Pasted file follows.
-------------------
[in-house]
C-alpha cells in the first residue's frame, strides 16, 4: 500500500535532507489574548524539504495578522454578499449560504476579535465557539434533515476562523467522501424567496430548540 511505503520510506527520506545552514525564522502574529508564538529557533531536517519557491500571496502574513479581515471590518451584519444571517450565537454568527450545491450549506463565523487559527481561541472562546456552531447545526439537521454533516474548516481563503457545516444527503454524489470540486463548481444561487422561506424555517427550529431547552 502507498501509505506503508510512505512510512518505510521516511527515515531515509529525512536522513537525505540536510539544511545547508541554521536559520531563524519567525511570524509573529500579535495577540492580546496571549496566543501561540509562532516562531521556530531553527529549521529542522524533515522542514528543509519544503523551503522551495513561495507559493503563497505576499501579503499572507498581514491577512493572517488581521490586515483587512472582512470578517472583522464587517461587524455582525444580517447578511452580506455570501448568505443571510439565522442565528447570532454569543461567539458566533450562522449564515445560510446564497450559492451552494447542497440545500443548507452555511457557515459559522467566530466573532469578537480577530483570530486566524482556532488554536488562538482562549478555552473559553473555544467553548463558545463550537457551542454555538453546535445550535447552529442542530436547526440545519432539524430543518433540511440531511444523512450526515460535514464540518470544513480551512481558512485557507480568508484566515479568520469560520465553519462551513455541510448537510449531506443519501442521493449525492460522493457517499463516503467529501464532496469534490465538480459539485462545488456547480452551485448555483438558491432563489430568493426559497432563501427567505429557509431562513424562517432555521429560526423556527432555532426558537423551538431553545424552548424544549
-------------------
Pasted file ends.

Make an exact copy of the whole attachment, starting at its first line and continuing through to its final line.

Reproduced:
[in-house]
C-alpha cells in the first residue's frame, strides 16, 4: 500500500535532507489574548524539504495578522454578499449560504476579535465557539434533515476562523467522501424567496430548540 511505503520510506527520506545552514525564522502574529508564538529557533531536517519557491500571496502574513479581515471590518451584519444571517450565537454568527450545491450549506463565523487559527481561541472562546456552531447545526439537521454533516474548516481563503457545516444527503454524489470540486463548481444561487422561506424555517427550529431547552 502507498501509505506503508510512505512510512518505510521516511527515515531515509529525512536522513537525505540536510539544511545547508541554521536559520531563524519567525511570524509573529500579535495577540492580546496571549496566543501561540509562532516562531521556530531553527529549521529542522524533515522542514528543509519544503523551503522551495513561495507559493503563497505576499501579503499572507498581514491577512493572517488581521490586515483587512472582512470578517472583522464587517461587524455582525444580517447578511452580506455570501448568505443571510439565522442565528447570532454569543461567539458566533450562522449564515445560510446564497450559492451552494447542497440545500443548507452555511457557515459559522467566530466573532469578537480577530483570530486566524482556532488554536488562538482562549478555552473559553473555544467553548463558545463550537457551542454555538453546535445550535447552529442542530436547526440545519432539524430543518433540511440531511444523512450526515460535514464540518470544513480551512481558512485557507480568508484566515479568520469560520465553519462551513455541510448537510449531506443519501442521493449525492460522493457517499463516503467529501464532496469534490465538480459539485462545488456547480452551485448555483438558491432563489430568493426559497432563501427567505429557509431562513424562517432555521429560526423556527432555532426558537423551538431553545424552548424544549